IF THE Scottish Government paper recommending that fixed penalty notices be extended to include minor assaults, minor thefts and use and possession of cannabis is adopted ("Outrageous" bid to extend no-court fines, News, 27 November), wouldn't this be just another example of our parliament getting things half-right?
Why should miscreants be allowed to buy their way out of the criminal record they deserve and which helps to moderate their future behaviour and protect us, the public?
Why should an assault be ignored when those individuals could slip through a vetting process and end up in a position working with the vulnerable and the potential of inflicting even more serious harm?
And why should dishonest individuals be allowed to slip through the vetting process that could offer them opportunities, within financial services for example, where the potential exists for their dishonesty to inflict even more serious harm on unsuspecting others?
We can all sympathise with the increasing burden on our police and legal services, but the answer to that is to properly fund them to do their job.
The public deserves that those who transgress are properly held to account and a proper record is kept to protect us all through the vetting process already in place.
Instead of this partial "solution", shouldn't parliament be addressing why incidences of these "petty" crimes are increasing so much?
Jim Taylor, The Murrays Brae, Edinburgh
The right time to go it alone?
OUR First Minister Alex Salmond is producing a white paper which, he hopes, will open the way for an independence vote for the Scottish people.
Is this the right way for our country to go at a time when the markets are failing and the money markets are needing to be rebalanced? And why are we willing to pull away from Westminster yet sign up fully with Europe? Over the years Britain has seen its industrial base and jobs being farmed out to other countries, and what Scotland was once famed for has long gone. Is this the right time for Scotland going it alone and is it what the people of this country really want at this moment in time?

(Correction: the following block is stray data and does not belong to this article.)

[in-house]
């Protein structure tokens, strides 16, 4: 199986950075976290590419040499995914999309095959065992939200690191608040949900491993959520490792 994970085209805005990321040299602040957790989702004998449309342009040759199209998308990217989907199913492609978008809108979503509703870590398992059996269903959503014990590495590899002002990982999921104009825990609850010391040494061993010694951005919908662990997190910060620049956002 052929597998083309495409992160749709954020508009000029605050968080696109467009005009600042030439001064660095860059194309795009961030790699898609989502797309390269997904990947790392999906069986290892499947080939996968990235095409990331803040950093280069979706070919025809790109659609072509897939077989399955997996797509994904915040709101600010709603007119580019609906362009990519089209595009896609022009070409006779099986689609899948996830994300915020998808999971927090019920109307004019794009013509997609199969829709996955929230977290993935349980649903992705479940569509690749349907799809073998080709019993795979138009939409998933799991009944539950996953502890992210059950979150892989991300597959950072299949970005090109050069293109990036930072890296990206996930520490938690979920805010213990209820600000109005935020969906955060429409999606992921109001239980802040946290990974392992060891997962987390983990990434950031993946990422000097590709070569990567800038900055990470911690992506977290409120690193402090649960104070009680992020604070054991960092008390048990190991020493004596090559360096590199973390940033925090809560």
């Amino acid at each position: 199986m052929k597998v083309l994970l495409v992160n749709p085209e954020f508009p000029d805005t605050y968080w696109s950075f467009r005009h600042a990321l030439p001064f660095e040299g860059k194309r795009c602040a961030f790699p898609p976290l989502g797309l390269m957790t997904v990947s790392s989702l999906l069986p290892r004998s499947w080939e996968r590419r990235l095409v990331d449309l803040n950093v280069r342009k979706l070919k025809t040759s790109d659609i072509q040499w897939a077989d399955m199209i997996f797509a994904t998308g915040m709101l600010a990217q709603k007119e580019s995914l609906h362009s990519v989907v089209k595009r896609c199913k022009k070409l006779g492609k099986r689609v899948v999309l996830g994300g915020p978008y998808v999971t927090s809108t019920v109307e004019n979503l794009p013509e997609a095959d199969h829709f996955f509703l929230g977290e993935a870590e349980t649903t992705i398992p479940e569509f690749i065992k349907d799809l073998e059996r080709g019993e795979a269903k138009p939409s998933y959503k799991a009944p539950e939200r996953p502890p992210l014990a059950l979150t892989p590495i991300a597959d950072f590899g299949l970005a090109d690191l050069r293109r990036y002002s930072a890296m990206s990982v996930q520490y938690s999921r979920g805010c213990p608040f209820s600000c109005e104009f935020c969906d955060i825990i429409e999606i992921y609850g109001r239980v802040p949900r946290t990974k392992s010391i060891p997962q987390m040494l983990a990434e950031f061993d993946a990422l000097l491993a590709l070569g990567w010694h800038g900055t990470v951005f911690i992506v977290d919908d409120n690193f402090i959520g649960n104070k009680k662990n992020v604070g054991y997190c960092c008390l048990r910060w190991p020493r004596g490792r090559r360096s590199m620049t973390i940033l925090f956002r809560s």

Would it not be like starting all over again when we have a system in place that looks after and protects everyone on these islands, and what will be achieved by pulling away from the rest of the United Kingdom?
Would this not just cause more uncertainty in a world that is already changing fast?
Andrew Murphy, Royal Mile, Edinburgh
Bus situation is simply not fare
THE Conservative Mayor of London Boris Johnson has, at a stroke, been able to reduce London fares by up to a third from 1 January, with tickets interchangeable.
We in Davidson's Mains, Barnton and Blackhall are still having to buy up to six separate bus fares for all our local buses. Lothian to the city; Fife to the bus station; First to the city boundary; Horsburgh to the Western General; Edinburgh Coach Lines to Murrayfield Golf Course and Nordi to the Kirkliston part of the city.
Why is this? Council tax payers in Granton or Leith don't need to purchase six tickets to get about their part of the city. Do our councillors really show any interest in us council tax payers? If they did I'm sure they would have sorted out this botched scheme by now.
Colin C Maclean, Hillpark Avenue, Edinburgh
Reel good time was had a ceilidh
AS A parent of Prestonfield Primary School I would like to say thank you to James Thomson and his team from Prestonfield House Hotel. They hosted a wonderful Homecoming Ceildh for the children from P4 to P7.
The children were greeted by a piper and red carpet and were then treated like kings and queens for the rest of the night. A special thank you to Mrs Gillis, who had trained the children so well in their Scottish dancing.
It was truly a night that all the children will never forget and the parents will not forget Mr Thomson's very kind generosity.
A special thank you to Mrs Richardson and all her staff from the school for their hard work and support.
Clare Clarkson, Cameron Toll Gardens, Edinburgh